In Your Home
Clouds, one of the most beautiful phenomena in nature, are worth spending time getting to know well through observation and study. This summer, get fascinated outside and at home by doing some of these cloud-inspired activities.
Learning about Clouds
All About Clouds Website for Kids – This site answers popular questions about clouds in a kid-friendly manner. Plus, more weather-related lesson plans and experiments for fog, pressure, and evaporation.
NASA Clouds for Kids Charts – Free, printable introduction to clouds chart and a cloud identification chart with pictures.
Predicting Weather Using the Clouds Video – Learn in under 6 minutes how the weather is predicted including the use of NASA satellites. The best section starts 2 minutes in.
Clouds in the Water Cycle Video – This water cycle video uses animation to explain evaporation, condensation, precipitation, and the role of clouds in the water cycle.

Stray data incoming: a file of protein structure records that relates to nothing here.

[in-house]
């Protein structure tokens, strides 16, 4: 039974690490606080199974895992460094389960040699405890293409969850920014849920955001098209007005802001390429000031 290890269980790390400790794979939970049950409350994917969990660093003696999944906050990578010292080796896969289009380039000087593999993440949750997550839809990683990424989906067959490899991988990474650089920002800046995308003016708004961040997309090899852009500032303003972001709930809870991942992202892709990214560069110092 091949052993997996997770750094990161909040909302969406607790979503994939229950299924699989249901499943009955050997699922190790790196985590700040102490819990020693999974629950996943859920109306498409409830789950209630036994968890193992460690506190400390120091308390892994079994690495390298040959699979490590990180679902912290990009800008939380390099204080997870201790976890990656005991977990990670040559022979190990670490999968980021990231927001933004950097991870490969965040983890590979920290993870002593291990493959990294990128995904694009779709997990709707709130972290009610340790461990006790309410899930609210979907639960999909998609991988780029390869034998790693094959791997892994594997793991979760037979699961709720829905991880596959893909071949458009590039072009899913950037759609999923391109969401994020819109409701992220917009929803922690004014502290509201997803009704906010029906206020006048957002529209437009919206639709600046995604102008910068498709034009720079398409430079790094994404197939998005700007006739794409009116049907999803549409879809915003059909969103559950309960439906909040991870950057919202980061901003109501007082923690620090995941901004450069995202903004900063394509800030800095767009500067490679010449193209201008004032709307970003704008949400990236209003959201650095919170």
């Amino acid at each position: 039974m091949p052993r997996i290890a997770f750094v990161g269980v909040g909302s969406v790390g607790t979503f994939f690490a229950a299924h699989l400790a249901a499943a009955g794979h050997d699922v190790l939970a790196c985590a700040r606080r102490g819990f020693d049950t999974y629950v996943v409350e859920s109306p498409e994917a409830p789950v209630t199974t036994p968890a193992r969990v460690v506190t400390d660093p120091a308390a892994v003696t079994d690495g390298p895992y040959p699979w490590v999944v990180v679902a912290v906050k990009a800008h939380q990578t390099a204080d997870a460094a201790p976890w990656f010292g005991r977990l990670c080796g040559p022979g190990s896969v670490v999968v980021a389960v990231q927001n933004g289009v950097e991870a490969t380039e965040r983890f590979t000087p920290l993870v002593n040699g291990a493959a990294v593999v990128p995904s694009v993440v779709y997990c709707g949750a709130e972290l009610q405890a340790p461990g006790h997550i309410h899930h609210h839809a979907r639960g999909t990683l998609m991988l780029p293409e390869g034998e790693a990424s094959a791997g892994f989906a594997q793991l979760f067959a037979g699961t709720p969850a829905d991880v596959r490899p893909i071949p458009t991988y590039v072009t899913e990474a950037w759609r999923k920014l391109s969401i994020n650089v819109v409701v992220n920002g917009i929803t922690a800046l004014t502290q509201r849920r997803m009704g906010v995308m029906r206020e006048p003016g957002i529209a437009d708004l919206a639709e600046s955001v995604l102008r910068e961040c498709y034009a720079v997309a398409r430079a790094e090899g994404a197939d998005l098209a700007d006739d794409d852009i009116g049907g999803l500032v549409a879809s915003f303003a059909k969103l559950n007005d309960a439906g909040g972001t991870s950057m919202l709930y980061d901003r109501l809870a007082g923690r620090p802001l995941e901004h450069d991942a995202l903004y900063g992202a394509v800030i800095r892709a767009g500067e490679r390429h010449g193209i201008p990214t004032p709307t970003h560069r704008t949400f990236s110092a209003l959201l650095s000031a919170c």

Clouds and Lightning Video – This neat time-lapse video explores how warm air rises and cools to form clouds. It depicts how clouds become anvil-shaped and invite students to wonder how ice plays a role in creating lightning.
The Three Main Clouds: Cirrus, Stratus, Cumulus Video – This weather chasing video models the 3 main types of clouds with great video illustrations.
Simple Cloud Experiments
Cloud in a Jar Experiments for Kids – Conduct this experiment for kids with ice, hot water, and a jar. You can watch a cloud form through the glass quickly.
Holding a Cloud (Microwave Soap Experiment) – How to make clouds using a bar of Ivory soap and a microwave. Simply place the soap in the microwave for 1.5 mins – and poof – an instant cumulus cloud!
Clouds Cotton Candy Flavored Jello Treat – Wrap up your investigations on clouds with a fun clouds jello treat.
Cloud Art Projects
Types of Clouds – Describe and make examples of the four types of clouds – cirrus, cumulus, stratus, and nimbus. Use crayons and cotton balls to make each one!
Find the Picture in the Clouds – Have fun activity for fast finishers or as a creative writing prompt starter. Students find pictures within cloud photographs by outlining the edges of the clouds.
Want more? See themed days by our staff on our Daily Adventures page.